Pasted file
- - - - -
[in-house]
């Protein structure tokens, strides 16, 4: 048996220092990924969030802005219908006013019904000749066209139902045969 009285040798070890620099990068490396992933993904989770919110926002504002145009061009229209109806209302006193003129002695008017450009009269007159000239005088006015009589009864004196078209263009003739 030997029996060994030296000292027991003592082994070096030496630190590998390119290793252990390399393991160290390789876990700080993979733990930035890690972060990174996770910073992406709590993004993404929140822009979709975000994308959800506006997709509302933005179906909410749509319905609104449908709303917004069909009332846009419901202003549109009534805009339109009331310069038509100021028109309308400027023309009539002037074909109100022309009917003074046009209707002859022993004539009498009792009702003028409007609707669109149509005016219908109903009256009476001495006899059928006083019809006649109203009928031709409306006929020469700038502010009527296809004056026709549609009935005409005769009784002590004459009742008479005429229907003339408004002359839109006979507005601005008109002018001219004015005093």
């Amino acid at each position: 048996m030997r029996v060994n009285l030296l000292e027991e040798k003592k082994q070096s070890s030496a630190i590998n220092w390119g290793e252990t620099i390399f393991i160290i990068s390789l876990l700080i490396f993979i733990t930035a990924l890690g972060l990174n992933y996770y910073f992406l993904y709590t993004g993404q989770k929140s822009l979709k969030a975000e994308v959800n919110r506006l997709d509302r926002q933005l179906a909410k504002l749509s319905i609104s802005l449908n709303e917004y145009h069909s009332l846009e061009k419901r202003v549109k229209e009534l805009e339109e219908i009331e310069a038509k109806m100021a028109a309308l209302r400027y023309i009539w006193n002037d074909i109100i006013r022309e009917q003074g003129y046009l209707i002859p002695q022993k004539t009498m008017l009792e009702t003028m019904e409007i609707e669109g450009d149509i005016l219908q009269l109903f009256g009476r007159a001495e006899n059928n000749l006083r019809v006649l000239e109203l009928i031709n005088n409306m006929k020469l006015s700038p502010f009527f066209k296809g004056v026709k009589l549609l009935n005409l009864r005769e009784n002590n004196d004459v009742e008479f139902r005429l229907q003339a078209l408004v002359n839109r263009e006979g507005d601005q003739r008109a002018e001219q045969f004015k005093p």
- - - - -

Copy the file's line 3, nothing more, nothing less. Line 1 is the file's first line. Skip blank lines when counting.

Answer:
């Amino acid at each position: 048996m030997r029996v060994n009285l030296l000292e027991e040798k003592k082994q070096s070890s030496a630190i590998n220092w390119g290793e252990t620099i390399f393991i160290i990068s390789l876990l700080i490396f993979i733990t930035a990924l890690g972060l990174n992933y996770y910073f992406l993904y709590t993004g993404q989770k929140s822009l979709k969030a975000e994308v959800n919110r506006l997709d509302r926002q933005l179906a909410k504002l749509s319905i609104s802005l449908n709303e917004y145009h069909s009332l846009e061009k419901r202003v549109k229209e009534l805009e339109e219908i009331e310069a038509k109806m100021a028109a309308l209302r400027y023309i009539w006193n002037d074909i109100i006013r022309e009917q003074g003129y046009l209707i002859p002695q022993k004539t009498m008017l009792e009702t003028m019904e409007i609707e669109g450009d149509i005016l219908q009269l109903f009256g009476r007159a001495e006899n059928n000749l006083r019809v006649l000239e109203l009928i031709n005088n409306m006929k020469l006015s700038p502010f009527f066209k296809g004056v026709k009589l549609l009935n005409l009864r005769e009784n002590n004196d004459v009742e008479f139902r005429l229907q003339a078209l408004v002359n839109r263009e006979g507005d601005q003739r008109a002018e001219q045969f004015k005093p």